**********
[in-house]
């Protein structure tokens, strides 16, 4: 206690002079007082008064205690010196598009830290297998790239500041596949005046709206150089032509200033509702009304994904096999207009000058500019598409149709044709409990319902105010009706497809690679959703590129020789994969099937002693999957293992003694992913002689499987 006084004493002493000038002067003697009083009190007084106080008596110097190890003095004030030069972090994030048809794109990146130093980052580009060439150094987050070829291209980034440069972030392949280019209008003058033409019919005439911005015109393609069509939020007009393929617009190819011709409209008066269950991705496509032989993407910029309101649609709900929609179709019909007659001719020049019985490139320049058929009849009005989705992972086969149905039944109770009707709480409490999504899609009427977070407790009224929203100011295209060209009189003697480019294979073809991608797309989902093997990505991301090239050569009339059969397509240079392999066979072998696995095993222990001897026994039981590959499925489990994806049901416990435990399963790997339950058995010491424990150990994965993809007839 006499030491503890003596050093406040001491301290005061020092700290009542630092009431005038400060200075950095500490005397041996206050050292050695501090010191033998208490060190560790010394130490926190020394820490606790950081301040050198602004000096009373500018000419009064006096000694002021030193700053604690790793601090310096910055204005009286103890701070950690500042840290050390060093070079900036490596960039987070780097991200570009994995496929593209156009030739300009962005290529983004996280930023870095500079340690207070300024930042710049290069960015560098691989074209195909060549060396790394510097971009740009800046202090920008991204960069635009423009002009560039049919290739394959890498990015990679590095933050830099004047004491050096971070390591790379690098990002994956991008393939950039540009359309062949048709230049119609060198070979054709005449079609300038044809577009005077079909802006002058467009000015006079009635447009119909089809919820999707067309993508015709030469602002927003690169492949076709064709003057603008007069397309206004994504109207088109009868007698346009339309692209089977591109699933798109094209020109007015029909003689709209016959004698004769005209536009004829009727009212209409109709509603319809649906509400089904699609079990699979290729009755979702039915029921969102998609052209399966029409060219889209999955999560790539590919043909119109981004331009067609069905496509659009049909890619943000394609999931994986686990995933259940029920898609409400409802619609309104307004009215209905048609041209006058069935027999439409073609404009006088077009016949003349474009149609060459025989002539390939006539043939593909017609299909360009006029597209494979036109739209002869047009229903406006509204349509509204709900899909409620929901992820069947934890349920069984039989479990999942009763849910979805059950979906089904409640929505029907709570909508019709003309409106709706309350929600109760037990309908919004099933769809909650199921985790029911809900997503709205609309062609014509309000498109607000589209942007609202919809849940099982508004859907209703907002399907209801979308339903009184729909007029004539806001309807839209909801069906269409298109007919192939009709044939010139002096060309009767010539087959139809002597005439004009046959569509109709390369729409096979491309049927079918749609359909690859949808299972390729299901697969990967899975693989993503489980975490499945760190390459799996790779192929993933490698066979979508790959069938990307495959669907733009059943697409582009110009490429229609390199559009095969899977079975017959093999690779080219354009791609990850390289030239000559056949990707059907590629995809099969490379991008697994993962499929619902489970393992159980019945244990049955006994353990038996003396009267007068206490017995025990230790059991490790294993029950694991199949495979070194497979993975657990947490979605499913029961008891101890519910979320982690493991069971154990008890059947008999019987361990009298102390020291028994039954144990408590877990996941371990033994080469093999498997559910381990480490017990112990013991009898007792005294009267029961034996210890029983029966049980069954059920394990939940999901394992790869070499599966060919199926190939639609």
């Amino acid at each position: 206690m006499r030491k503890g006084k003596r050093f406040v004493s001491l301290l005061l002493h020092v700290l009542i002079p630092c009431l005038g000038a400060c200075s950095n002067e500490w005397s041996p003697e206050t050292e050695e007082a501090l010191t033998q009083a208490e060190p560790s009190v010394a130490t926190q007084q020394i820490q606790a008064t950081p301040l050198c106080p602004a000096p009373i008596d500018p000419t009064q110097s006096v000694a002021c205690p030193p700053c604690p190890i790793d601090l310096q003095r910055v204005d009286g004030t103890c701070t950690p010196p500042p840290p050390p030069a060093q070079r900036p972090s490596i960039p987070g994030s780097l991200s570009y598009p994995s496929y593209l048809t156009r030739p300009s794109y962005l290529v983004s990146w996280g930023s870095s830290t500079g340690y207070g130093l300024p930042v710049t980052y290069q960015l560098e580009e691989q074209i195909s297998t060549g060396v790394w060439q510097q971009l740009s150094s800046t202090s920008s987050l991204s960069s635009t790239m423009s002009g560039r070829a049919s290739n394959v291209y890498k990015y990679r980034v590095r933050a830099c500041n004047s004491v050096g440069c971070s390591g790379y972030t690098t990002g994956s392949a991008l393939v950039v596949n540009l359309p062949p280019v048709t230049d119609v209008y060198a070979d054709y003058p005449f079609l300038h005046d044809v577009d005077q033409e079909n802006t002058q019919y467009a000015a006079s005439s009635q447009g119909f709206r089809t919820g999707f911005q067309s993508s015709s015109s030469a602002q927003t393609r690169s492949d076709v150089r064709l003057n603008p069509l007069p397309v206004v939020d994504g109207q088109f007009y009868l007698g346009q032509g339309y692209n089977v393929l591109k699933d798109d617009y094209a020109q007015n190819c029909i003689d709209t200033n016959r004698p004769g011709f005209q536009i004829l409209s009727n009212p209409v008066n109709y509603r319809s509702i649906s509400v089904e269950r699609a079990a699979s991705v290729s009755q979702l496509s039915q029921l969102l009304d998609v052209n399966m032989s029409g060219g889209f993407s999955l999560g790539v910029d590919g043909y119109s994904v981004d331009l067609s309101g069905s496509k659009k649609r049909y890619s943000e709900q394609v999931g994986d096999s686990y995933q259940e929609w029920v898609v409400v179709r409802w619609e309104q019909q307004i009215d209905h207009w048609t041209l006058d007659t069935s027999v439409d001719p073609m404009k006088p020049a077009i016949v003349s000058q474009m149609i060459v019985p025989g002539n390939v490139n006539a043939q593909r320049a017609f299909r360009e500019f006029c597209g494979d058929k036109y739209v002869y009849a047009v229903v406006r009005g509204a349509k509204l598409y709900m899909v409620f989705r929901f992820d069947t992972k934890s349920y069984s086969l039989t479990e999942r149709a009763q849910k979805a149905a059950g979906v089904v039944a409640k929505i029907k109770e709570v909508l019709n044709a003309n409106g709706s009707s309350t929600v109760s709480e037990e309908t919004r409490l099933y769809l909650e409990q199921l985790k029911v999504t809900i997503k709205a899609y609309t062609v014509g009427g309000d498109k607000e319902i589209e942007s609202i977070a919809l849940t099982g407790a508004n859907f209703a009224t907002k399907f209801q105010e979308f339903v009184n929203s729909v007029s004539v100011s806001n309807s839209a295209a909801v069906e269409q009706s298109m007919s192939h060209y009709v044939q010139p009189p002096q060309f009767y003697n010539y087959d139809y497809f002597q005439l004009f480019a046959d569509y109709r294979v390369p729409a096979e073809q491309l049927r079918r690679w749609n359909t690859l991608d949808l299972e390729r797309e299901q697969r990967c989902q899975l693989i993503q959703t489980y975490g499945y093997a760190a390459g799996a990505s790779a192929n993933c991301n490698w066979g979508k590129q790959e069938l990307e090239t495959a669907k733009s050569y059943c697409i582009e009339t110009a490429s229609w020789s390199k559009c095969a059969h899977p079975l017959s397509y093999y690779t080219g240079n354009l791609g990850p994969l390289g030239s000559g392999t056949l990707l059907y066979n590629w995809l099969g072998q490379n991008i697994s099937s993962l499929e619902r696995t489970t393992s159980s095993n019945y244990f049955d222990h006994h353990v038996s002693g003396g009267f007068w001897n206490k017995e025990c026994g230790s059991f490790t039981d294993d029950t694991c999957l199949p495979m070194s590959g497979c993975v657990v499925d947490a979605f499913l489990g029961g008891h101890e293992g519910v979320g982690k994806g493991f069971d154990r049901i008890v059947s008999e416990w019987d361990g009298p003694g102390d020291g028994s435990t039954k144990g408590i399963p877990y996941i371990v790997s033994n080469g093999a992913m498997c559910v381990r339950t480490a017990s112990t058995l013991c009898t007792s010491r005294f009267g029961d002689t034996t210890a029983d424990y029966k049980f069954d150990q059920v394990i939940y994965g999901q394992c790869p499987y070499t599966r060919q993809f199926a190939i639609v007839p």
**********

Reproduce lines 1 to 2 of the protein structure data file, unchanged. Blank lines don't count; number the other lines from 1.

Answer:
[in-house]
């Protein structure tokens, strides 16, 4: 206690002079007082008064205690010196598009830290297998790239500041596949005046709206150089032509200033509702009304994904096999207009000058500019598409149709044709409990319902105010009706497809690679959703590129020789994969099937002693999957293992003694992913002689499987 006084004493002493000038002067003697009083009190007084106080008596110097190890003095004030030069972090994030048809794109990146130093980052580009060439150094987050070829291209980034440069972030392949280019209008003058033409019919005439911005015109393609069509939020007009393929617009190819011709409209008066269950991705496509032989993407910029309101649609709900929609179709019909007659001719020049019985490139320049058929009849009005989705992972086969149905039944109770009707709480409490999504899609009427977070407790009224929203100011295209060209009189003697480019294979073809991608797309989902093997990505991301090239050569009339059969397509240079392999066979072998696995095993222990001897026994039981590959499925489990994806049901416990435990399963790997339950058995010491424990150990994965993809007839 006499030491503890003596050093406040001491301290005061020092700290009542630092009431005038400060200075950095500490005397041996206050050292050695501090010191033998208490060190560790010394130490926190020394820490606790950081301040050198602004000096009373500018000419009064006096000694002021030193700053604690790793601090310096910055204005009286103890701070950690500042840290050390060093070079900036490596960039987070780097991200570009994995496929593209156009030739300009962005290529983004996280930023870095500079340690207070300024930042710049290069960015560098691989074209195909060549060396790394510097971009740009800046202090920008991204960069635009423009002009560039049919290739394959890498990015990679590095933050830099004047004491050096971070390591790379690098990002994956991008393939950039540009359309062949048709230049119609060198070979054709005449079609300038044809577009005077079909802006002058467009000015006079009635447009119909089809919820999707067309993508015709030469602002927003690169492949076709064709003057603008007069397309206004994504109207088109009868007698346009339309692209089977591109699933798109094209020109007015029909003689709209016959004698004769005209536009004829009727009212209409109709509603319809649906509400089904699609079990699979290729009755979702039915029921969102998609052209399966029409060219889209999955999560790539590919043909119109981004331009067609069905496509659009049909890619943000394609999931994986686990995933259940029920898609409400409802619609309104307004009215209905048609041209006058069935027999439409073609404009006088077009016949003349474009149609060459025989002539390939006539043939593909017609299909360009006029597209494979036109739209002869047009229903406006509204349509509204709900899909409620929901992820069947934890349920069984039989479990999942009763849910979805059950979906089904409640929505029907709570909508019709003309409106709706309350929600109760037990309908919004099933769809909650199921985790029911809900997503709205609309062609014509309000498109607000589209942007609202919809849940099982508004859907209703907002399907209801979308339903009184729909007029004539806001309807839209909801069906269409298109007919192939009709044939010139002096060309009767010539087959139809002597005439004009046959569509109709390369729409096979491309049927079918749609359909690859949808299972390729299901697969990967899975693989993503489980975490499945760190390459799996790779192929993933490698066979979508790959069938990307495959669907733009059943697409582009110009490429229609390199559009095969899977079975017959093999690779080219354009791609990850390289030239000559056949990707059907590629995809099969490379991008697994993962499929619902489970393992159980019945244990049955006994353990038996003396009267007068206490017995025990230790059991490790294993029950694991199949495979070194497979993975657990947490979605499913029961008891101890519910979320982690493991069971154990008890059947008999019987361990009298102390020291028994039954144990408590877990996941371990033994080469093999498997559910381990480490017990112990013991009898007792005294009267029961034996210890029983029966049980069954059920394990939940999901394992790869070499599966060919199926190939639609």